Increasing clinical trial diversity remains a topic of significant importance in the clinical trial space.
In the US, Black, Hispanic and Native American/Indigenous populations remain grossly underrepresented in clinical trials. Although Black people make up 13.4 percent of the US population, they only constitute five percent of clinical trial participants. Hispanic and Latino people account for about 19 percent of the population but are only one percent of clinical trial participants. This is a problem as responses to treatments can vary between different racial groups owing to differences in genetics, physiology and lifestyle factors.
Some of the barriers to trial participation include a lack of access geographically, language and cultural barriers, health literacy, a lack of awareness/knowledge of what clinical trials are and how to participate, cost or insurance concerns and a lack of trust in the medical community due to discrimination and mistreatment.
Xtalks learned more about the challenges and solutions for fostering greater diversity in clinical trials from a panel of experts at the National Institute of Health’s (NIH) National Heart, Lung and Blood Institute (NHLBI) through an email interview.
The experts shared insights about how historically underrepresented groups in clinical trials can be engaged through community outreach initiatives that involve trusted local leaders. They spoke about an NHLBI initiative that was created to help foster the inclusion of minority groups in clinical trials for COVID-19 vaccines and therapies. Read on to learn more.
What are the biggest challenges in recruiting diverse patient populations in clinical trials, including participants from minority and socioeconomically disadvantaged groups?
NHLBI: The country’s history of medical maltreatment and discrimination against marginalized and socioeconomically disadvantaged groups has eroded trust in clinical trials among these communities, and it has also contributed to a lack of representation within the medical profession.
People want to be cared for by people they trust, and representation aids in this development. Additionally, some socioeconomically disadvantaged communities may experience greater obstacles when trying to access clinical trials such as geographic location, or financial resources.
How can medical mistrust among Black and Indigenous/Native American communities be overcome? What are some effective approaches/strategies that can help foster the inclusion of minority populations?
NHLBI: Having policies in place that support the inclusion of underrepresented groups in clinical trials is important to help ensure research findings can be generalizable to the entire population. NIH requires the inclusion of women and minority groups in all NIH-funded clinical research in a manner that is appropriate to the scientific question under study. Additionally, NIH-funded clinical trials must be designed to provide information about differences by sex/gender, race and/or ethnicity.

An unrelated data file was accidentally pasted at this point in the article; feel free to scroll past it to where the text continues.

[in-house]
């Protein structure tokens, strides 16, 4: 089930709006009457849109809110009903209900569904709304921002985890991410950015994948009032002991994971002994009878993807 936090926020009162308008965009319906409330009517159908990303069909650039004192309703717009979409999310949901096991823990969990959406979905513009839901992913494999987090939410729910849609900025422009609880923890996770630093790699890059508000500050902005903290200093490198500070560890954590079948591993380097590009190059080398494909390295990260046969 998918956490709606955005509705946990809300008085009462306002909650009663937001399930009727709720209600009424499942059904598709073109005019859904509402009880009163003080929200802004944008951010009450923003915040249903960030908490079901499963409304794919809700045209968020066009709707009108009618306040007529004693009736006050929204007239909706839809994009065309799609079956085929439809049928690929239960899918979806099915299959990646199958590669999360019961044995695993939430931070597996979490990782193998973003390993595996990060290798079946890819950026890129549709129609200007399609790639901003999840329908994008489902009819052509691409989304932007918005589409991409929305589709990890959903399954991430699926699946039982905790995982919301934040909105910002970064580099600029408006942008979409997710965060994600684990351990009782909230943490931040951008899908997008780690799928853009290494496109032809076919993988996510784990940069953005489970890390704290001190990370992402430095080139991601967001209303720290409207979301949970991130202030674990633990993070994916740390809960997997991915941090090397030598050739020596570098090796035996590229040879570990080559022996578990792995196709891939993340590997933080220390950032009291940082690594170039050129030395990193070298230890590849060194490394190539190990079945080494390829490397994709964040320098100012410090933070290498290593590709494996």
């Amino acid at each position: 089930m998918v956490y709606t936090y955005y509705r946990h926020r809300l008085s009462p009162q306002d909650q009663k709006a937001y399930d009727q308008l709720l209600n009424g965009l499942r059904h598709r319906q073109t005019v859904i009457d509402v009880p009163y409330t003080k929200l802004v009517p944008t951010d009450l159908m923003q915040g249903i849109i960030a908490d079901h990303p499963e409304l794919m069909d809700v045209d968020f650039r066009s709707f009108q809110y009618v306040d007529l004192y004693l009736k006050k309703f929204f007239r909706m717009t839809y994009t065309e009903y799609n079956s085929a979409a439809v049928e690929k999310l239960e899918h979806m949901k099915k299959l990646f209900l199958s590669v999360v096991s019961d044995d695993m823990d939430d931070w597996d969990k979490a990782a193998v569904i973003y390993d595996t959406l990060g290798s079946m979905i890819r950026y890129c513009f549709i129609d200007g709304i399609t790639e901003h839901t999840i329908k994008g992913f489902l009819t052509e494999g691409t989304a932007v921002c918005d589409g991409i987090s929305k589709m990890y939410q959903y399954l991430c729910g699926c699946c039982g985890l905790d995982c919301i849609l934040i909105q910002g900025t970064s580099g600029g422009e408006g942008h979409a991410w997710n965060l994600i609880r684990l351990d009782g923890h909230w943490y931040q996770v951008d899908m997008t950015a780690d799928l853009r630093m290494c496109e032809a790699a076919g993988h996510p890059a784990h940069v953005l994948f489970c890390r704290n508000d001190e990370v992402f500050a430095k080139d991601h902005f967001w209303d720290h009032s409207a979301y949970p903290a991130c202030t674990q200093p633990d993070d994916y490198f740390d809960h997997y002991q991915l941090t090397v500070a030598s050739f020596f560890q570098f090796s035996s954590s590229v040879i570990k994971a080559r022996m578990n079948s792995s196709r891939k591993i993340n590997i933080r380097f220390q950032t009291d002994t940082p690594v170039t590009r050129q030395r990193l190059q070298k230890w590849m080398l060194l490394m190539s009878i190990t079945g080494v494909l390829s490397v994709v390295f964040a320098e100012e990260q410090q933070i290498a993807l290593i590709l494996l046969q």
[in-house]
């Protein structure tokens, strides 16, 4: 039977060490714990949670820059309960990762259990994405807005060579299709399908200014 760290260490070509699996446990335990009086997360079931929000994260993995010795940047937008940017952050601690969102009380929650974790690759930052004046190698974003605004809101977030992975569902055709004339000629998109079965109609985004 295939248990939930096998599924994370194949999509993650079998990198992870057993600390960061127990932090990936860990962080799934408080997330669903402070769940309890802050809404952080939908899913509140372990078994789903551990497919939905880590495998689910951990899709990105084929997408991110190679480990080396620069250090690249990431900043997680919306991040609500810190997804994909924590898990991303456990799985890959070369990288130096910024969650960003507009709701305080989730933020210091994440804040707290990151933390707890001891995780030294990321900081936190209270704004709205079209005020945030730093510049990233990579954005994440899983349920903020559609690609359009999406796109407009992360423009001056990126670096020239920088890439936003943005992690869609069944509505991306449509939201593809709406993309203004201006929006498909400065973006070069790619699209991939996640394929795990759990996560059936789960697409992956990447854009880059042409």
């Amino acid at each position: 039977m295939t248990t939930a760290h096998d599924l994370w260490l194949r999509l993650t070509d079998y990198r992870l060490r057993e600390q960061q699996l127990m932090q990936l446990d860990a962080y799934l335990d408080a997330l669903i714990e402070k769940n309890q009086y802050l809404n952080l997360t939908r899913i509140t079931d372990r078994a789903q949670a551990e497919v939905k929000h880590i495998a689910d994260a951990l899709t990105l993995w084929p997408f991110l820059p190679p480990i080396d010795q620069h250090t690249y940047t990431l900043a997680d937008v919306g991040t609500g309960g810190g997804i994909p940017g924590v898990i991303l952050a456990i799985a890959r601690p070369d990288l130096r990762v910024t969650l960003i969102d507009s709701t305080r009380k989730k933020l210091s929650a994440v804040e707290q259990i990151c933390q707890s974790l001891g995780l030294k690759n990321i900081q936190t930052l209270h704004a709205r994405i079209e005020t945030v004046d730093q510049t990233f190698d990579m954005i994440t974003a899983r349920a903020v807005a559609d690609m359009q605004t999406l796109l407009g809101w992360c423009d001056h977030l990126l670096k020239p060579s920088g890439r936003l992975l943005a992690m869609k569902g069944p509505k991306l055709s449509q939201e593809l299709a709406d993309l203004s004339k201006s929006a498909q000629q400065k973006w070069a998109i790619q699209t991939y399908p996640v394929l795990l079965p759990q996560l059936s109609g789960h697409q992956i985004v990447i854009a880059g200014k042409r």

Our experiences with the Community Engagement Alliance Against COVID-19 Disparities (CEAL) have taught us that partnering with trusted leaders at the local level is key to combatting medical mistrust. Research shows that people are more likely to listen to people they know, so we engage with local leaders who enact change in their communities through community outreach. In order to do this, though, we must continue to build and foster relationships with communities over time.
What are some of the initiatives/efforts at NHLBI that are helping investigators and trial sponsors increase trial diversity?
NHLBI: The NHLBI has teamed up with the NIMHD (National Institute on Minority Health and Health Disparities) on Community Engagement Alliance Against COVID-19 Disparities, or CEAL, which partners with researchers, vaccine manufacturers and national and local organizations and leaders to ensure clinical trials for COVID-19 vaccines and therapies include Black, Latino and American Indian participants, groups that are traditionally underrepresented in scientific studies. One way CEAL accomplishes this is by working with trusted messengers, often local leaders or physicians, to develop and share information about vaccines and treatments as they became available.
What changes have you seen in recent years in clinical trial patient diversity?
NHLBI: There has been a more concerted push to prioritize patient diversity in clinical trials. For example, at the halfway point of the Moderna trial, only ten percent of enrollees were people of color. With the help of CEAL and the CoVPN (COVID-19 Prevention Network), Moderna was able to increase representation of people of color to 37 percent — which was critical in understanding the effectiveness of the vaccines for all.
The global nature of the COVID-19 pandemic allowed for clinical trials for COVID-19 vaccines to be more inclusive of diverse populations around the world, including in the US.
As such, the demographics of the COVID-19 vaccine trials were perhaps more diverse than those of any other modern-day clinical study to date. Ten percent of study participants in both Pfizer’s and Moderna’s trials were Black or African American people (recruited from the US) while Hispanic or Latino people accounted for 26 percent of participants. These are significantly better percentages than the typical levels of participation among these groups (five percent and one percent, respectively). And the NHLBI’s CEAL initiative helped further increase these numbers through a community-based outreach program.
The success of the COVID-19 trials shows that the right type of engagement and education can help mobilize people from minority groups to ensure they are fairly and appropriately represented in clinical trials.
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